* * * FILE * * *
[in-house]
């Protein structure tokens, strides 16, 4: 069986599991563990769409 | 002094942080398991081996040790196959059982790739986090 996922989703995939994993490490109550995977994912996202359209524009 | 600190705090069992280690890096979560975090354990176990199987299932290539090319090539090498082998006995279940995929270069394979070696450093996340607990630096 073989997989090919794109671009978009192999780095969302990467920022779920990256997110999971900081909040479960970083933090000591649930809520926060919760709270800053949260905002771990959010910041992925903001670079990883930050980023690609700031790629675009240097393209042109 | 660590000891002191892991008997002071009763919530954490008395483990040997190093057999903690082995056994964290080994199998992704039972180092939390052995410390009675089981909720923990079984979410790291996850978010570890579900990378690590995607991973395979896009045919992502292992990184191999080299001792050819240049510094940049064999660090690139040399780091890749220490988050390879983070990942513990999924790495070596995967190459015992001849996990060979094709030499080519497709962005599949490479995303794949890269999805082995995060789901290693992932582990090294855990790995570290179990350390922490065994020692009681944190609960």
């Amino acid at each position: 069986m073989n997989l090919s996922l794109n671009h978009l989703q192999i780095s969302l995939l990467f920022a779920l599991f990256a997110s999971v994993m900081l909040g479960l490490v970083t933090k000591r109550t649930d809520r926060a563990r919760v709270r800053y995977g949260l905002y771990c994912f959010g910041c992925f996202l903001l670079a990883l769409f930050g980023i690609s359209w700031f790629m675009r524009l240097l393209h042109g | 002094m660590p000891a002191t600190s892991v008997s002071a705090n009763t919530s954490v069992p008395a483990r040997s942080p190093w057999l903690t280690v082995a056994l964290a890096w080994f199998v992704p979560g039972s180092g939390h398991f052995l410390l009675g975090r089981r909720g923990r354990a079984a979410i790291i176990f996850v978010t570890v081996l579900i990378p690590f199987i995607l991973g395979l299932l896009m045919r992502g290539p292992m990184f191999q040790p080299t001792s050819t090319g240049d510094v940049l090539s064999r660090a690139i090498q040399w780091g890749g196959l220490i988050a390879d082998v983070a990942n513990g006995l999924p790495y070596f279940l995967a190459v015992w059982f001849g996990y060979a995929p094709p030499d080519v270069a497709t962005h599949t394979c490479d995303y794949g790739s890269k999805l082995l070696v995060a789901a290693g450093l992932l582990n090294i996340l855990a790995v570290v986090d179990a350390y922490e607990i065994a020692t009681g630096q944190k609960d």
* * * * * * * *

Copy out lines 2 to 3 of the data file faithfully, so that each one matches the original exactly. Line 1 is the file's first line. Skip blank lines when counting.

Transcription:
């Protein structure tokens, strides 16, 4: 069986599991563990769409 | 002094942080398991081996040790196959059982790739986090 996922989703995939994993490490109550995977994912996202359209524009 | 600190705090069992280690890096979560975090354990176990199987299932290539090319090539090498082998006995279940995929270069394979070696450093996340607990630096 073989997989090919794109671009978009192999780095969302990467920022779920990256997110999971900081909040479960970083933090000591649930809520926060919760709270800053949260905002771990959010910041992925903001670079990883930050980023690609700031790629675009240097393209042109 | 660590000891002191892991008997002071009763919530954490008395483990040997190093057999903690082995056994964290080994199998992704039972180092939390052995410390009675089981909720923990079984979410790291996850978010570890579900990378690590995607991973395979896009045919992502292992990184191999080299001792050819240049510094940049064999660090690139040399780091890749220490988050390879983070990942513990999924790495070596995967190459015992001849996990060979094709030499080519497709962005599949490479995303794949890269999805082995995060789901290693992932582990090294855990790995570290179990350390922490065994020692009681944190609960």
């Amino acid at each position: 069986m073989n997989l090919s996922l794109n671009h978009l989703q192999i780095s969302l995939l990467f920022a779920l599991f990256a997110s999971v994993m900081l909040g479960l490490v970083t933090k000591r109550t649930d809520r926060a563990r919760v709270r800053y995977g949260l905002y771990c994912f959010g910041c992925f996202l903001l670079a990883l769409f930050g980023i690609s359209w700031f790629m675009r524009l240097l393209h042109g | 002094m660590p000891a002191t600190s892991v008997s002071a705090n009763t919530s954490v069992p008395a483990r040997s942080p190093w057999l903690t280690v082995a056994l964290a890096w080994f199998v992704p979560g039972s180092g939390h398991f052995l410390l009675g975090r089981r909720g923990r354990a079984a979410i790291i176990f996850v978010t570890v081996l579900i990378p690590f199987i995607l991973g395979l299932l896009m045919r992502g290539p292992m990184f191999q040790p080299t001792s050819t090319g240049d510094v940049l090539s064999r660090a690139i090498q040399w780091g890749g196959l220490i988050a390879d082998v983070a990942n513990g006995l999924p790495y070596f279940l995967a190459v015992w059982f001849g996990y060979a995929p094709p030499d080519v270069a497709t962005h599949t394979c490479d995303y794949g790739s890269k999805l082995l070696v995060a789901a290693g450093l992932l582990n090294i996340l855990a790995v570290v986090d179990a350390y922490e607990i065994a020692t009681g630096q944190k609960d």